List five cv examples:What is a performance CV format?A performance CV is the most popular type of CV. It highlights job titles and company names, starting with your most recent job and working backwards. However, you begin with an 'Achievements' section, which highlights impressive achievements that can make you stand out from other candidates. Under each job title you list your responsibilities in the role.What is a functional CV format?A functional CV is a skills-based CV format. These formats can be useful if you’re looking for a career change. This is because they focus on your transferable skills and experience, rather than job titles, companies, and how long ago you got the experience.In a functional CV you promote your skills and achievements in three to six 'functional headings'. For example, if you're applying for work in a retail role then headings could include 'customer service' and 'sales' – both key skills for any retail role.What is a targeted CV format?A targeted CV is a skills-based CV format. This format can be useful if you’re looking for a career change. This is because it focuses on your transferable skills and experience, rather than job titles, companies, and how long ago you got the experience.It’s called a targeted CV because you use it to aim for a specific type of job. You only include details that are relevant to the job you’re applying for. These could be listed in two separate sections: abilities and achievements.What is an alternative CV format?An alternative CV uses an original and eye-catching format or clever wording to show off your creativity. You could consider using this approach if you apply for creative jobs such as a graphic designer or advertising executive.It’s impossible to summarise what usually goes into an alternative CV because all of them are original and different. But examples are:presenting your CV as an advert, maybe if you’re going for a job in advertisingprinting your CV on decorative paper, if you’re applying for a job in visual designpresenting your CV details in a story format, if you’re applying for a creative writing job.Lastly Uni / First job type cv / no time to cover that one but as an overview:With a student or graduate CV you highlight your qualifications first. If you’ve been in full-time education most of your life your qualifications will probably be your main achievement. If you don't have a lot of work experience, try to make your course work relevant to the skills you’d use in the job. For example, you probably use time management, research and IT skills every day. You may also be able to say you’re a fast learner, and are up to date with the latest equipment and techniques in your field.So in relation to transferable skills / career change, I’d suggest the Functional and Targeted are the way to go.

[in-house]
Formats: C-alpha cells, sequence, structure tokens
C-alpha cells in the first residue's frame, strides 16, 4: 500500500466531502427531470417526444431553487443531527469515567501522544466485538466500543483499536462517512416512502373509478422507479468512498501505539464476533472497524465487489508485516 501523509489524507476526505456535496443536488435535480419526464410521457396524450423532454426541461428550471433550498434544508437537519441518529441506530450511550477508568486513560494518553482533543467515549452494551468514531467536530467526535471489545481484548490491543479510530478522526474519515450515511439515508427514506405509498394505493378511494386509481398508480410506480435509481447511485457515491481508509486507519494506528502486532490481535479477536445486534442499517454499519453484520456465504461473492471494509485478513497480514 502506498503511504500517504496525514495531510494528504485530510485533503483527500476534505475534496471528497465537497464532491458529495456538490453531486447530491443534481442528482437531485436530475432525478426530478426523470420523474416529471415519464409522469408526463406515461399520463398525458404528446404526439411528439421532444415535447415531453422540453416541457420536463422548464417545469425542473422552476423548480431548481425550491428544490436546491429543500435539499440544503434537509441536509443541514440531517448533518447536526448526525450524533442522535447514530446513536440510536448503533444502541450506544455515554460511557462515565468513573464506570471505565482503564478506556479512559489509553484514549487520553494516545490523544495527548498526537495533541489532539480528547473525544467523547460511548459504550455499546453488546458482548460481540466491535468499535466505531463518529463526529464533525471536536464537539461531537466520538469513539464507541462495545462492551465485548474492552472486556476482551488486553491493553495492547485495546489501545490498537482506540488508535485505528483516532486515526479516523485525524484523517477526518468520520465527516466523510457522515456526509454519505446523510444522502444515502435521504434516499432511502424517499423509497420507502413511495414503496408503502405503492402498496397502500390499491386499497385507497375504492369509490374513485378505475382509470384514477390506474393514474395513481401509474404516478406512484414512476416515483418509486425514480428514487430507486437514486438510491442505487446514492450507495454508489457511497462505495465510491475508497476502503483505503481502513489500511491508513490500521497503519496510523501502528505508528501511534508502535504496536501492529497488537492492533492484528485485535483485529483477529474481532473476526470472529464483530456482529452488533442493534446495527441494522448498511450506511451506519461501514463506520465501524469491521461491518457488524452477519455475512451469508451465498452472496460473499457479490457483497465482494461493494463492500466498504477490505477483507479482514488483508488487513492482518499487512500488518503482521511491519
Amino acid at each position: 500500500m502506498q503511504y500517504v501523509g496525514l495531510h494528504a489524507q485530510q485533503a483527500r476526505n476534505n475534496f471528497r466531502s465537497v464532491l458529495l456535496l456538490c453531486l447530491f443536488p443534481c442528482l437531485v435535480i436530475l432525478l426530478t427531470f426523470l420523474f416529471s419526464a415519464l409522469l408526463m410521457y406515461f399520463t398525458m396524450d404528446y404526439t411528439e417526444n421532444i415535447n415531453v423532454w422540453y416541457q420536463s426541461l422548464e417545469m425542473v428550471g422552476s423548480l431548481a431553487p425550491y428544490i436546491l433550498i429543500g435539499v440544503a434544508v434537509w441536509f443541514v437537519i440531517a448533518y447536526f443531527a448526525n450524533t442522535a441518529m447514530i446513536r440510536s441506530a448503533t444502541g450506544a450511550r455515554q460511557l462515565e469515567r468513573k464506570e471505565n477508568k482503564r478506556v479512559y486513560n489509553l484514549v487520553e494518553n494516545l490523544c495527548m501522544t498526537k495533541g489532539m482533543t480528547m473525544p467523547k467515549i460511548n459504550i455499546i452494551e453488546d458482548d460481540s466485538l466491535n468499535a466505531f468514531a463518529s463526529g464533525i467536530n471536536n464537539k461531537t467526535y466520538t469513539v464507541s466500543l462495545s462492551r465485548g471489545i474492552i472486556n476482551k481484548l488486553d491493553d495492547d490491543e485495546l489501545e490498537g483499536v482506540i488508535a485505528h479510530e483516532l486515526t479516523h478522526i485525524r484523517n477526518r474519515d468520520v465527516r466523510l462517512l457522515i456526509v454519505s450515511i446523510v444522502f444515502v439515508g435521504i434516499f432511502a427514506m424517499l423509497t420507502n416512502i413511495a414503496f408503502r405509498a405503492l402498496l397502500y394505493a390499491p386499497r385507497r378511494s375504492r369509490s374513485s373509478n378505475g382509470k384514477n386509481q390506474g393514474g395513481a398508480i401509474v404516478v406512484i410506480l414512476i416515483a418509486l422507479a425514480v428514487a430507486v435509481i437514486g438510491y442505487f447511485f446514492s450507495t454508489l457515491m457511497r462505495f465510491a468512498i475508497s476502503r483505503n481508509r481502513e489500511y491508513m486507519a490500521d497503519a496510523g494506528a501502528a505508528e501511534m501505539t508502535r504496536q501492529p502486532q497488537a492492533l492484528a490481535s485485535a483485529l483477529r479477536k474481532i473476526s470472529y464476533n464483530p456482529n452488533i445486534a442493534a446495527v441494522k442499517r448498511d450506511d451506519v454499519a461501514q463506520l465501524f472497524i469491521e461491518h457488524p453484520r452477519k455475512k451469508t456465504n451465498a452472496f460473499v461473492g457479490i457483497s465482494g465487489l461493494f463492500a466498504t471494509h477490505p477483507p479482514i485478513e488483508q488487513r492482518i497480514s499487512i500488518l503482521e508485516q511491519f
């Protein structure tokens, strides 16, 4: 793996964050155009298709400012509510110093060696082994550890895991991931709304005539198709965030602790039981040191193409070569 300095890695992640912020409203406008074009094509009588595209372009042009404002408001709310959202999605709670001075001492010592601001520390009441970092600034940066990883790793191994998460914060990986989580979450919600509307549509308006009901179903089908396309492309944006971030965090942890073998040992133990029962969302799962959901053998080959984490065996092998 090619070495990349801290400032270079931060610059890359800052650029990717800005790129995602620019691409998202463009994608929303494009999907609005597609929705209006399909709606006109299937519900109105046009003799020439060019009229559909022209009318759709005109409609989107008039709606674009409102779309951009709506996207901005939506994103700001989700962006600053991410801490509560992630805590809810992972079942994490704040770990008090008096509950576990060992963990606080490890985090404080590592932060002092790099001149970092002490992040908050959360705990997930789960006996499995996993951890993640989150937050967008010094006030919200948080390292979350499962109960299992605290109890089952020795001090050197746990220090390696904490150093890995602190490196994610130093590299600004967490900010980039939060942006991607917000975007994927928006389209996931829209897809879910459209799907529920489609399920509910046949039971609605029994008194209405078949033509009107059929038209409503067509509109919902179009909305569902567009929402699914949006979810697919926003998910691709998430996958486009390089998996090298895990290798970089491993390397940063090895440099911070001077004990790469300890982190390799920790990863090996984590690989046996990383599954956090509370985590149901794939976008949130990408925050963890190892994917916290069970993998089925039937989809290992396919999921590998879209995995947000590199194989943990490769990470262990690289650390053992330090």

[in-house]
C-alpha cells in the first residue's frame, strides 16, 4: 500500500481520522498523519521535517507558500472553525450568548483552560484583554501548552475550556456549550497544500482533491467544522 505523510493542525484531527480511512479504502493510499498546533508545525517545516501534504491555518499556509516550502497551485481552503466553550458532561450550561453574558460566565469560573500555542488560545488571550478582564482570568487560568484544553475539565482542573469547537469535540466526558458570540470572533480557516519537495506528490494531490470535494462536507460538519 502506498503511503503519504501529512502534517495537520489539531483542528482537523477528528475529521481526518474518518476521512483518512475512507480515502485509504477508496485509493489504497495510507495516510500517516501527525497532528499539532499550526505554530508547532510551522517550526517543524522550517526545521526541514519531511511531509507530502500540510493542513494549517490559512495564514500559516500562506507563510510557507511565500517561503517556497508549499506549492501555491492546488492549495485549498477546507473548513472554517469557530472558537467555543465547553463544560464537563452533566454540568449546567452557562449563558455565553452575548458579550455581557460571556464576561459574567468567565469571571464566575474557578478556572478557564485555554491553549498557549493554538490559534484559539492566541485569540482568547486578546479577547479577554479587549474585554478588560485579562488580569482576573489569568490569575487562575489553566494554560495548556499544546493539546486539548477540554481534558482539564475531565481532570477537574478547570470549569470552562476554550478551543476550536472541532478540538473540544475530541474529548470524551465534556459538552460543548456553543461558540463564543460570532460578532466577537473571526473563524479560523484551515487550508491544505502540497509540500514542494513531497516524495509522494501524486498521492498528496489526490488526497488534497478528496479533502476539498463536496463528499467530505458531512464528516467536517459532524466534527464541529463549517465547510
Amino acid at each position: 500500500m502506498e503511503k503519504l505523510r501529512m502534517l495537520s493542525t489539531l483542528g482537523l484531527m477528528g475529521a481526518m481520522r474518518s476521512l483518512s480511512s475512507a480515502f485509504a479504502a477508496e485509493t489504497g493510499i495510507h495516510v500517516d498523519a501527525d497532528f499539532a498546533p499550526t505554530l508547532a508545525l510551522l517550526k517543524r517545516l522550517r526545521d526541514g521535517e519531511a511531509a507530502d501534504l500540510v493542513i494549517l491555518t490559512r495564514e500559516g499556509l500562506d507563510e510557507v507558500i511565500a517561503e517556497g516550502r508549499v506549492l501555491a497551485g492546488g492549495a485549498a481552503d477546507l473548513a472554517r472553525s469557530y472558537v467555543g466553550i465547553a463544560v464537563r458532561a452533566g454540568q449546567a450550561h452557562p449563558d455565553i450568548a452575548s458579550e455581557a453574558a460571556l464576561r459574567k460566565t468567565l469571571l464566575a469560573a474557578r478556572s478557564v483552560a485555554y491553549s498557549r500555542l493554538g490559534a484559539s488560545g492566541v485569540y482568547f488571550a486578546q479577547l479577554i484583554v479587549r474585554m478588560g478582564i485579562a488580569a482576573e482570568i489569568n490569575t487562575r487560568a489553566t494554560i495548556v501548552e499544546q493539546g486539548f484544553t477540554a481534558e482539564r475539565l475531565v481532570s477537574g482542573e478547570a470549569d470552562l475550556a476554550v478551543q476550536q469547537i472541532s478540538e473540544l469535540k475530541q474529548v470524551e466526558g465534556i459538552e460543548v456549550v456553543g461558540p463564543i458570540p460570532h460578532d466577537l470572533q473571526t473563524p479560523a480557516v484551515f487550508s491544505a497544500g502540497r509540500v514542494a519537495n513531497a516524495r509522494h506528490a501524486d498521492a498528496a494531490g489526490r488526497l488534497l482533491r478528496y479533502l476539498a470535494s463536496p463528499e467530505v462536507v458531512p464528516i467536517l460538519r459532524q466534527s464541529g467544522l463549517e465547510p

Comes back to belief / faith – in yourself, and differentiationRehearse how you will present yourself, particularly when someone says “talk me through your CV”, so you need to be rehearsed and prepared.Don’t forget – if you’ve made it to the interview, well done! The company or recruiter has made that choice… so how to cement during interview – ive seen so many people (including myself in the past) who are very good at getting interviews, but often forget to have real “stories” to tell to support their listed skills and experiences.Ok, I’m going to look to see if there are any questions so bear with me for 30 seconds….
Bear with me while I scroll back through and check for questionsGo to last slide…. Quite quickly
Repeatcall to action 1 and 2(Take time describing how to rate and connect)1. Please Rate This Presentation, out of 52. Like web page , register with WR – for liking my web page I will send you a Transferable Skills Worksheet.Thanks and I hope to talk to you again, either one to one, or at future webinars. The next one will be about motivation while job hunting, so register for that one if its of interest.Final message:Never give up. No matter how many interviews you’ve had, always keep trying and always believe in yourself. It is those who don’t give up who will be successfulThankyou
Transferable Skills Webinar with Steve Nicholls, Career Coach